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Discusses why since 1996 some authoritarian rulers have been ousted but in Armenia, Azerbaijan and Belarus opposition failed (in two successive elections in each case).
Discusses electoral defeats of authoritarian leaders from 1998 to 2005 (Slovakia, Croatia, Serbia, Georgia, Ukraine and Kyrgyzstan), but also unsuccessful movements in Armenia, Azerbaijan and Belarus. Analyses local and international actors and draws comparisons with other parts of the world.
Cooper celebrates this under-reported 'velvet revolution' that 'boiled up from the streets' and was not influenced by outside forces. He notes that although there had been limited protests in the previous decade on specific economic, environmental or gender issues, no one expected a major political revolt.
See also: Avedissian, Karina, 'A real revolution? Protest leader Armen Grigoryan on what's happening in Armenia', Open Democracy, 30 April 2018.
Feldman attended a conference on anti-corruption organized by the new government in 2018 with judges, prosecutors and investigators. The focus of the article is an examination of how far the nature of the rebellion (and its wider context) might be expected to promote a more democratic government committed to end corruption. After making comparisons with other countries, they provisionally conclude that the prospects for a transition to a government respecting the rule of law are positive.
Grigoryan argues that a ‘kleptocratic regime’ has been ousted by the revolution, but a more radical conservative agenda is being promoted in this new context.
The article compares the 2018 revolution with earlier unsuccessful political protests in Armenia since 2003-4, to try to determine what made success possible. Grigoryan also makes comparisons with some other examples of regime change, and considers the implications of the nature of the 2018 revolution for post-revolutionary politics and society.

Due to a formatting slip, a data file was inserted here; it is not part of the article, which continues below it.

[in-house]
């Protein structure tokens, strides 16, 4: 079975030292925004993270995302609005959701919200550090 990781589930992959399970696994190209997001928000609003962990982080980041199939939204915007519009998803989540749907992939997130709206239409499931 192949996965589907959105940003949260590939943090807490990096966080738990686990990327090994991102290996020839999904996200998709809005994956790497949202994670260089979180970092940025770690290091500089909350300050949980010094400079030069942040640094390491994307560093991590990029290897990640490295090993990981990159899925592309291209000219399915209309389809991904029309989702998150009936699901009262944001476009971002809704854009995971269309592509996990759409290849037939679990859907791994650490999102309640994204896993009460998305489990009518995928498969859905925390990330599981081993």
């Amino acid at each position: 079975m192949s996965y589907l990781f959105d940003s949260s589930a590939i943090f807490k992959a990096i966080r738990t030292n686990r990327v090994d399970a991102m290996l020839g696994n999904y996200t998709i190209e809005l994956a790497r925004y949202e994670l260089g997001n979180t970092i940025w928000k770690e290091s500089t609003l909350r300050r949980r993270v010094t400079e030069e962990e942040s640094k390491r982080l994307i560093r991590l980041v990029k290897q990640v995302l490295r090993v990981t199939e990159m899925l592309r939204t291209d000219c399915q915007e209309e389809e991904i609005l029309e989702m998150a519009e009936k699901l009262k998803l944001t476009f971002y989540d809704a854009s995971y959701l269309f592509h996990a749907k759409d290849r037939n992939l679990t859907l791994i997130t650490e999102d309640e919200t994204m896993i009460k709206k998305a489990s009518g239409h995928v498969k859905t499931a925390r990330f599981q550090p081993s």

The author argues that comparison with the 'Colour Revolutions' are misleading since these were promoted by civil society organizations and opposition parties and focused on regime distortion of elections. Success in Armenia did demonstrate the power of civil society, but relied on 'grassroots organizing via social media' rather than on official NGOs, which are widely distrusted. The 2018 revolution drew on experience of earlier protests focused on limited issues. Hoellerbauer also speculates about future prospects for democracy under Pashinyan without a strong civil society to hold him accountable, and in the light of Armenia's dependence on Russia and the problem of the 'frozen conflict' over Nagorno-Karabakh.
Critical assessment of western support for civil society groups, noting that it can create a backlash and needs to be considered in the historical, social and cultural context of the country involved. Also makes comparisons with other post-Soviet states.
The authors, both from the National Endowment for Democracy, note that political revolution in other post-Soviet states have been followed by 'back sliding'. But they note how Armenia differs from Georgia and Ukraine. After exploring the background and context of the 2018 revolution, they conclude with a relatively optimistic assessment of the prospects for the Pashinyan government after the December 2018 election.
A Guide to Civil Resistance
The online version of Vol. 1 of the bibliography was made possible due to the generous support of the International Center on Nonviolent Conflict (ICNC). ICNC is an independent, non-profit educational foundation that develops and encourages the study and use of civilian-based, nonmilitary strategies aimed at establishing and defending human rights, democratic self-rule and justice worldwide.
For more information about ICNC, please see their website.
The online version of Vol. 2 of the bibliography was made possible due to the generous support of The Network for Social Change. The Network for Social Change is a group of individuals providing funding for progressive social change, particularly in the areas of justice, peace and the environment.
For more information about The Network for Social Change, please visit their website.